Lochner and the Anti-Canon:
In his post below, David makes a very interesting claim:
Siegan's influence is an important reason that Lochner is gradually losing its place in the constitutional law "anti-canon;" who would have believed pre-Siegan that leading liberal scholars such as Bruce Ackerman, Owen Fiss, Walter Dellinger, and others would express at least tepid regard for the Court's decision in Lochner (even if they think that it either went too far, or quickly became anachronistic in its principles)?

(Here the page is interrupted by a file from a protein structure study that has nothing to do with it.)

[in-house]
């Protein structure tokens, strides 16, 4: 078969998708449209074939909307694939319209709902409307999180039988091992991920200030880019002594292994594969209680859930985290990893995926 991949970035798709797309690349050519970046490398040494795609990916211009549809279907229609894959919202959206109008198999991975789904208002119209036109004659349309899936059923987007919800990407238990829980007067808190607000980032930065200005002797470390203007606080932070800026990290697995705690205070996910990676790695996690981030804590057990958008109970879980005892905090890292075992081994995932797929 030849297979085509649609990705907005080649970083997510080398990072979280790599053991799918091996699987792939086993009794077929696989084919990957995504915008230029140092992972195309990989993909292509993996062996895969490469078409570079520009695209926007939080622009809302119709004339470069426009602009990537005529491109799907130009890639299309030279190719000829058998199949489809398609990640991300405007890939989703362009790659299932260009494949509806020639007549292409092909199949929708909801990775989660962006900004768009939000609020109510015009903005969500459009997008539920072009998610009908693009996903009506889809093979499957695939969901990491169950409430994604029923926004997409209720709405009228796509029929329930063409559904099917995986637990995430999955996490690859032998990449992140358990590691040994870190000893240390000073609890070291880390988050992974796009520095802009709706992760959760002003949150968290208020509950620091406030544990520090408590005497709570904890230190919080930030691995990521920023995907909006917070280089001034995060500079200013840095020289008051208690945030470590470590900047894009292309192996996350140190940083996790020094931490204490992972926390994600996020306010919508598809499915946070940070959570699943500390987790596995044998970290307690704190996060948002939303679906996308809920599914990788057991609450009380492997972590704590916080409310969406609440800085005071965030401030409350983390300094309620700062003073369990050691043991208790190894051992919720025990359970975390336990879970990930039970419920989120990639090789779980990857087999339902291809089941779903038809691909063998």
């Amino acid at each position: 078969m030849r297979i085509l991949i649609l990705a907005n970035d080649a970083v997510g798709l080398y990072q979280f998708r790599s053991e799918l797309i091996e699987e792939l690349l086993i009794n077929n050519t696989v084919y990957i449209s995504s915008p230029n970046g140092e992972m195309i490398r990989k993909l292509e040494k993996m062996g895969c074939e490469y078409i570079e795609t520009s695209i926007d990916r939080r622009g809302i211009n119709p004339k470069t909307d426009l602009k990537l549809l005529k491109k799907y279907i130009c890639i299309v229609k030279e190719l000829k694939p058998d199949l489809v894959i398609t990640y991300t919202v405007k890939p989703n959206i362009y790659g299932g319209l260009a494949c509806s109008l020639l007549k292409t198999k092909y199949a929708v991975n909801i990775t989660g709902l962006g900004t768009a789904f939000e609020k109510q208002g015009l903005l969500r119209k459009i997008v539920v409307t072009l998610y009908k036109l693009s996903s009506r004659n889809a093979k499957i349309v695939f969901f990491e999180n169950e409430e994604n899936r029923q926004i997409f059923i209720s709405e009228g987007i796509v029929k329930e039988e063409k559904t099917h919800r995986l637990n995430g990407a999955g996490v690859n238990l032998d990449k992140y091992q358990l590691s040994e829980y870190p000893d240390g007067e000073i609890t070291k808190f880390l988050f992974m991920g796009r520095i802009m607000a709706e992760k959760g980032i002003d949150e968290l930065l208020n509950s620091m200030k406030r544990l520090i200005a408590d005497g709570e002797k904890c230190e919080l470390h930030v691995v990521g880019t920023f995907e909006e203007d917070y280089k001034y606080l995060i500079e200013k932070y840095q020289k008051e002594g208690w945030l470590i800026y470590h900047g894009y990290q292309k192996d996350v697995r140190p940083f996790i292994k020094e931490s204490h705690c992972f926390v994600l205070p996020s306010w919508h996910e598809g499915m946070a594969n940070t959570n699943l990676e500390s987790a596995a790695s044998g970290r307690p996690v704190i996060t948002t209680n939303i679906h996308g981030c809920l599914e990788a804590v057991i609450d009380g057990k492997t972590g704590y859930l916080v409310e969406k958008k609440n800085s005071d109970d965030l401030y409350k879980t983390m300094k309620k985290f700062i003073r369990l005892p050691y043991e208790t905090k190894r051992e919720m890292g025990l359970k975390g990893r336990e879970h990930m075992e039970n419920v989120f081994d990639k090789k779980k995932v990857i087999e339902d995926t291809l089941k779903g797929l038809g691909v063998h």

Maybe I'm just missing the boat, but it doesn't seem right to me that Lochner is "gradually losing its place in the constitutional law anti-canon." My sense is that some elite scholars are less harsh in their condemnation of Lochner today than were elite scholars a few decades ago, for reasons that David has written about at length in a number of very interesting articles. But does anyone think that Lochner was actually correct?